Perennial garden design is a form of professionally developed garden that uses only perennial plants. These gardens can be large or small, formal or informal, depending on their relationship to home and surrounding yard. A variety of structures and hardscapes are also integrated into the plant life to make it more than a simple flower bed or outcropping of ornamental shrubs.
Remember, the key operative word here is “design.”
Process is fundamental to perennial garden design. There is an order to planning and developing a garden that professional Houston landscapers prefer to follow.
The first step is to determine how many gardens will be included in a particular Houston landscaping plan. In a typical project, multiple gardens are the norm, not the exception. Be mindful, however, that hardscape surfaces typically occupy far more square footage than do softscapes.
In order for gardens to create the sense of ordered beauty they are intended to create, they have to be planned in relationship to other structures. When gardens are viewed as compliments to the home and surrounding hardscapes, ideal locations for their placement are much easier to pinpoint and quantify during the consultation and planning phases of the project.
The next step is to determine the scale and scope of each perennial garden design. Each individual softscape operates on two different levels of scale and scope simultaneously.
- On one level, vertical impact and overall geometry must be proportioned to the home in a way that magnifies the importance of the residence.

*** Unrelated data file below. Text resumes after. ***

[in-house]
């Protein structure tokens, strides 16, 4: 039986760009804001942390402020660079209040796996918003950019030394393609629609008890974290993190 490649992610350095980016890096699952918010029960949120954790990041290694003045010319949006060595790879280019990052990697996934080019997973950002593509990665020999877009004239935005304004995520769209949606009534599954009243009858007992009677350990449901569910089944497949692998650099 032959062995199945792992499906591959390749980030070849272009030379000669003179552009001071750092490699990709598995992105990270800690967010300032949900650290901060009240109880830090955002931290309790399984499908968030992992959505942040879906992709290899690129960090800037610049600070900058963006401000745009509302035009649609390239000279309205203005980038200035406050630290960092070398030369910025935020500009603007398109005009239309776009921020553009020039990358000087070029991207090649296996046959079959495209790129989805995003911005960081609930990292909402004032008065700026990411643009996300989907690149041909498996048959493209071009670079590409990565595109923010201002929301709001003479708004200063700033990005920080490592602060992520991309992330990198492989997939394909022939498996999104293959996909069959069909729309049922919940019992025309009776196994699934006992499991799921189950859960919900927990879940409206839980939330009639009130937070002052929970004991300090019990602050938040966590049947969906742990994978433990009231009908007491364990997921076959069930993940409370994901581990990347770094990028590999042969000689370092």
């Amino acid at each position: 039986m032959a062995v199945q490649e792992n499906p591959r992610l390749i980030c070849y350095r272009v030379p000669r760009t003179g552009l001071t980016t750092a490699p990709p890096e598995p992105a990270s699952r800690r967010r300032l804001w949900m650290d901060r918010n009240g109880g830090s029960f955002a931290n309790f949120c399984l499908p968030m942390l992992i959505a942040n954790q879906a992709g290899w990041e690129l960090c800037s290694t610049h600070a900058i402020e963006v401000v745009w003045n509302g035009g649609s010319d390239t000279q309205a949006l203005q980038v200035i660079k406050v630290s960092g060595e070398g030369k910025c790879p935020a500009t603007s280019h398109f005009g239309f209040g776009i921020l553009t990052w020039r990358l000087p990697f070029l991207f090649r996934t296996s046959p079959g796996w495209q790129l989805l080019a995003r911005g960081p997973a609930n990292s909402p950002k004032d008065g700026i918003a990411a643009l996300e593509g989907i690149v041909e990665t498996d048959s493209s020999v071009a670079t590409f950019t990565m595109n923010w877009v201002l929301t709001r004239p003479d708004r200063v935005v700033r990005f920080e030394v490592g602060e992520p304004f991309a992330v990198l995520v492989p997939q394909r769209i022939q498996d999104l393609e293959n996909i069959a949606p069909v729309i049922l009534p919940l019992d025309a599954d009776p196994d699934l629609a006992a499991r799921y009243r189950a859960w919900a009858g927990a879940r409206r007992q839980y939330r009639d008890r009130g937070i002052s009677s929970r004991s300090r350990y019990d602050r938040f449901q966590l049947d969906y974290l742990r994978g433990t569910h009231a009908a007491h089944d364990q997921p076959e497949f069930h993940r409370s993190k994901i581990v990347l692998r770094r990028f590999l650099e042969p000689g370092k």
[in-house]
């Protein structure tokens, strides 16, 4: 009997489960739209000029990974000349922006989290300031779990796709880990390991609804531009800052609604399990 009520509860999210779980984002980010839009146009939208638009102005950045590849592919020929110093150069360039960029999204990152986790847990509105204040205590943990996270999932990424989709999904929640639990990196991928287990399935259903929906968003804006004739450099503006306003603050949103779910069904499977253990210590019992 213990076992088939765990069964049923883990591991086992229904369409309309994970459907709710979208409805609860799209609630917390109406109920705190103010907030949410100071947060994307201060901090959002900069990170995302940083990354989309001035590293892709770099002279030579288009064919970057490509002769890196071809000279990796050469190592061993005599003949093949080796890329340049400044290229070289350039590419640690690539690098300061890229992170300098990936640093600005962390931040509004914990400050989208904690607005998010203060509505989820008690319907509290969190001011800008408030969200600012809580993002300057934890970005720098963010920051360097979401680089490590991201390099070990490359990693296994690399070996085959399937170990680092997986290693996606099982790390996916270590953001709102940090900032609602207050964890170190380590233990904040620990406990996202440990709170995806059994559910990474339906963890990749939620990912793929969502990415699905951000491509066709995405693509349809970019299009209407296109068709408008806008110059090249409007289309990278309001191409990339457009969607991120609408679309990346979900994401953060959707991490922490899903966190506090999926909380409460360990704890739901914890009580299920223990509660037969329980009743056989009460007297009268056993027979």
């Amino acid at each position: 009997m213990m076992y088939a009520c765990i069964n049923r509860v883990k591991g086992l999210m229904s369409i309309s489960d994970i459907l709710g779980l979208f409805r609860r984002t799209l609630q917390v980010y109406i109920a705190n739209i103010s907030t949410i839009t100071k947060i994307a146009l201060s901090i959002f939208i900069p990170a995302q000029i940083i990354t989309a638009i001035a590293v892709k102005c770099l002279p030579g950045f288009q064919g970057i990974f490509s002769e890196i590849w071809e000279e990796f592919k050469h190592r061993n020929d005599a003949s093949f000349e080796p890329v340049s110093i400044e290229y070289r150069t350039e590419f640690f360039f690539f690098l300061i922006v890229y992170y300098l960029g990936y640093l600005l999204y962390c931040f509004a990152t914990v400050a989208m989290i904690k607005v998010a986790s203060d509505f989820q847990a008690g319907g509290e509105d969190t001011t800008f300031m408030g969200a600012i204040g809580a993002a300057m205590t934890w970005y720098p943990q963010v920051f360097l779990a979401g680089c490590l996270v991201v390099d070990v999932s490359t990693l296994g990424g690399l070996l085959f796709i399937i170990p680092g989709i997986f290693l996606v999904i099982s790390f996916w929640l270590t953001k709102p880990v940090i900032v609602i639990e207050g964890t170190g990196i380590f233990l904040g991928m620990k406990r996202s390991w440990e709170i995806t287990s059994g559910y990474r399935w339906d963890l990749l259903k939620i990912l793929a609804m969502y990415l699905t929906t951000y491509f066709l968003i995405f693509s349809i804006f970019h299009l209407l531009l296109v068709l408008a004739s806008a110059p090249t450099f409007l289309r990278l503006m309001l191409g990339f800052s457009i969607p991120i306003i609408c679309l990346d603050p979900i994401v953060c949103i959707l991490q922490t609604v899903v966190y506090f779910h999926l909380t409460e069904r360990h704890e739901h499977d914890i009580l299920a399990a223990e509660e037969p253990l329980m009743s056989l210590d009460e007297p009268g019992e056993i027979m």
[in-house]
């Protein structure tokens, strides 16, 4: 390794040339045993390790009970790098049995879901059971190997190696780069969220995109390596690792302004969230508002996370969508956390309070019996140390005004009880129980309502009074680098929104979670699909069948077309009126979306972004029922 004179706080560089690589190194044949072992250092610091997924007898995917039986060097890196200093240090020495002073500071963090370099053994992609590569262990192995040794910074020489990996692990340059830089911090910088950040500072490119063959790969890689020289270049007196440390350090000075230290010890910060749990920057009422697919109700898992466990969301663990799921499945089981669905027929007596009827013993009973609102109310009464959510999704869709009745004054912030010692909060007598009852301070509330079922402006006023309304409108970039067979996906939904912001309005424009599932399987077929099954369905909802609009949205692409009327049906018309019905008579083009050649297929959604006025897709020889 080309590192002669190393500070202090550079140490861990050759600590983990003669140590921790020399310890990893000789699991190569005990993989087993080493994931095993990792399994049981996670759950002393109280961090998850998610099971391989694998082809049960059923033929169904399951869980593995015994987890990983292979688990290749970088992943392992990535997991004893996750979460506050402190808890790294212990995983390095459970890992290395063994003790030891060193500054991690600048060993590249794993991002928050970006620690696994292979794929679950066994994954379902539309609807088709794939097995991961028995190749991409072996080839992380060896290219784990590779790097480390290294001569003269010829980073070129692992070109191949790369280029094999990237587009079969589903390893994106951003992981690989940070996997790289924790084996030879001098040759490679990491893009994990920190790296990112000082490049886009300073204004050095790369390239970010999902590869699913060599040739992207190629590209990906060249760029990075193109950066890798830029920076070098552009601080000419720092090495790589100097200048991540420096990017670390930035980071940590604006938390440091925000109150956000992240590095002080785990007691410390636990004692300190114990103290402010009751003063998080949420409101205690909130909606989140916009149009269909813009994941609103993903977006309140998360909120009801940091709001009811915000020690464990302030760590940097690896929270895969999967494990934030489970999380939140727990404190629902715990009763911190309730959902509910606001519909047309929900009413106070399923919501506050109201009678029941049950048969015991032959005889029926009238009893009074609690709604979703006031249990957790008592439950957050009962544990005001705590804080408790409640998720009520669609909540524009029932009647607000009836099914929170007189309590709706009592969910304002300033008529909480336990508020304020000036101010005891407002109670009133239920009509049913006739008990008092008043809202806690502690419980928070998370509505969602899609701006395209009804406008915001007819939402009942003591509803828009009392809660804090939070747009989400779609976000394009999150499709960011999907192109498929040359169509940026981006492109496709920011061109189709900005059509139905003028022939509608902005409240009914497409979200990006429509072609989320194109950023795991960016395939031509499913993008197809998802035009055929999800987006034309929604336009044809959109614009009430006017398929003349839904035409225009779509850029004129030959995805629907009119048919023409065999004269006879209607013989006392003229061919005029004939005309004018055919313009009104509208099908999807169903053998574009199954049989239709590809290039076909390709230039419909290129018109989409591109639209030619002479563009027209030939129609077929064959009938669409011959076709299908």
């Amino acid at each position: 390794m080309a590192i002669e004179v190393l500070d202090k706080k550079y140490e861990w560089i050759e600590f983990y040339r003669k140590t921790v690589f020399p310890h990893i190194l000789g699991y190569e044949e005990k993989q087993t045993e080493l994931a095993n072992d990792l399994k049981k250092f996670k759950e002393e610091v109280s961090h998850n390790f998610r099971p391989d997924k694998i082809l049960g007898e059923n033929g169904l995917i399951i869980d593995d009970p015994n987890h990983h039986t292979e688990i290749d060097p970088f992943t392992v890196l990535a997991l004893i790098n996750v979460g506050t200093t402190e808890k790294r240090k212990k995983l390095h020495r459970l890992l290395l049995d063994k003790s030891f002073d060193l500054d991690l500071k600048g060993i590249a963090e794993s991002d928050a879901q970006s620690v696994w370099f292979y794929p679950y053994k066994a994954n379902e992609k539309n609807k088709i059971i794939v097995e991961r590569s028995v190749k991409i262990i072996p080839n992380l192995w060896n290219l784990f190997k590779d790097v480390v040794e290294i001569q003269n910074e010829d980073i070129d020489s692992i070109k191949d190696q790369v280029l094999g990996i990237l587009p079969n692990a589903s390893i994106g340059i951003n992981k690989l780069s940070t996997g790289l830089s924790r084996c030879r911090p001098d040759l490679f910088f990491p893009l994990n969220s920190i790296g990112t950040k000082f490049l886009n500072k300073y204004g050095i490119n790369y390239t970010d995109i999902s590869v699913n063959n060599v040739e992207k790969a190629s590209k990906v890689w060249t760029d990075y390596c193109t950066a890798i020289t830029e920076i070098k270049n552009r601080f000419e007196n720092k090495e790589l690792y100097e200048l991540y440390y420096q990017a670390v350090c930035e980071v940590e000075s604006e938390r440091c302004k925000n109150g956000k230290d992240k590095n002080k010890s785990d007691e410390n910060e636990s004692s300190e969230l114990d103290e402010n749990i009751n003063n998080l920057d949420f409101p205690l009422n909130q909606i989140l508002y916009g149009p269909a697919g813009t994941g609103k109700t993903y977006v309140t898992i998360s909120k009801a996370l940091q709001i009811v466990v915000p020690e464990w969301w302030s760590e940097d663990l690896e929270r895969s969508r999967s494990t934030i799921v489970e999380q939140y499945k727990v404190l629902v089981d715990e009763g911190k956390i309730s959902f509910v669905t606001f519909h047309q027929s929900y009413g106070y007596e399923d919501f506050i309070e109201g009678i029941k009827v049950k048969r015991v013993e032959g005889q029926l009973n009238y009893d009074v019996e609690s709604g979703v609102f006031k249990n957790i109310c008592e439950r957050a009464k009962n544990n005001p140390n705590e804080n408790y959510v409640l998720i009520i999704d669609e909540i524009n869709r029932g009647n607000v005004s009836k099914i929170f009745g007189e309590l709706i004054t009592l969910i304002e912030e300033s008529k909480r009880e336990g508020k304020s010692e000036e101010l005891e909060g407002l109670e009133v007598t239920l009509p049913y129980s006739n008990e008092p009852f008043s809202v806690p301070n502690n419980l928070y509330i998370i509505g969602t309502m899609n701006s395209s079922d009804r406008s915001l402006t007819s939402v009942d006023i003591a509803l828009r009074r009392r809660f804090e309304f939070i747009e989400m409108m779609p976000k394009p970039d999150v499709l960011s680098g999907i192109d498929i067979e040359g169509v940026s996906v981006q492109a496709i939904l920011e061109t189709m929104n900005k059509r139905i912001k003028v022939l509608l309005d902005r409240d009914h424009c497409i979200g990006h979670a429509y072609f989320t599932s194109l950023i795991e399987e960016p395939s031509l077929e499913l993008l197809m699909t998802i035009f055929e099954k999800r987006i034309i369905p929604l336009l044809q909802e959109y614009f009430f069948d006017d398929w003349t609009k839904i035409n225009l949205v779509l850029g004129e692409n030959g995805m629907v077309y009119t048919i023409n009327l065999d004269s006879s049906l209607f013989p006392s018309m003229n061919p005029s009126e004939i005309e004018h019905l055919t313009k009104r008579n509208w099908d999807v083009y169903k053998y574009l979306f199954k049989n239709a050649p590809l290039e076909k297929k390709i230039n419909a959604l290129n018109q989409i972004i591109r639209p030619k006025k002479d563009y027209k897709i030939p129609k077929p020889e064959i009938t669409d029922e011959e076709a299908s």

- On another level, individual plants and trees within the garden establish scale and scope for other landscape elements located nearby.
It is not uncommon for trees in these gardens to act as focal points not only for the garden, but also for an entire zone of interest within the yard. Likewise, decorative gravel borders along the edges of the plants can bleed into the peripheries of walkways, patios, and masonry and lend an added sense of dimension to these forms.
Third, plant selection is made according once the preliminary phases of perennial garden design have been completed. When scale and scope are properly defined, and the location of each garden is clearly established, the right plants to use for each project often become readily evident.
Perennial garden design uses the same elements found in other styles of gardening. The only exception is that plants used in these areas are only those with life cycles lasting 2 years or more. Otherwise, virtually any species of vine, shrub, tree, bloom, or evergreen can be considered as a candidate for design.
Like all gardens, geometry and repetition are foundational to the success of the aesthetic. Plants need boundaries within which to grow. Plant species must also be varied to an extent, but they must also be repeated in patterns to indicate the guidance of a human plan in their development.
The difference between a professional perennial flower garden, for instance, and a do-it-yourself flower bed with perennial flowers is just that. One is a design; the other is a bed of wild growth that often overdoes too many colors and pays little or no attention to the impact that plant sizes and types have on surrounding structures.
With our perennial garden designs, order and system are always present in the form of balance, clearly defined borders, and integrated hardscapes such as gravel beds, garden patios, and walkways. Ornamental statuary, outdoor furniture, and also custom fountain design are key elements that are embedded within the structure of the garden itself.
Perennial garden designs are true designs, then, in every sense of the term, regardless of the particular plants, shrubs, or trees that they utilize. The aesthetic contributions that they make to the yard are intended to be long term in nature and dynamic in drama and interest.
Everything is deliberate, planned, and proportionally related to overall property curb appeal.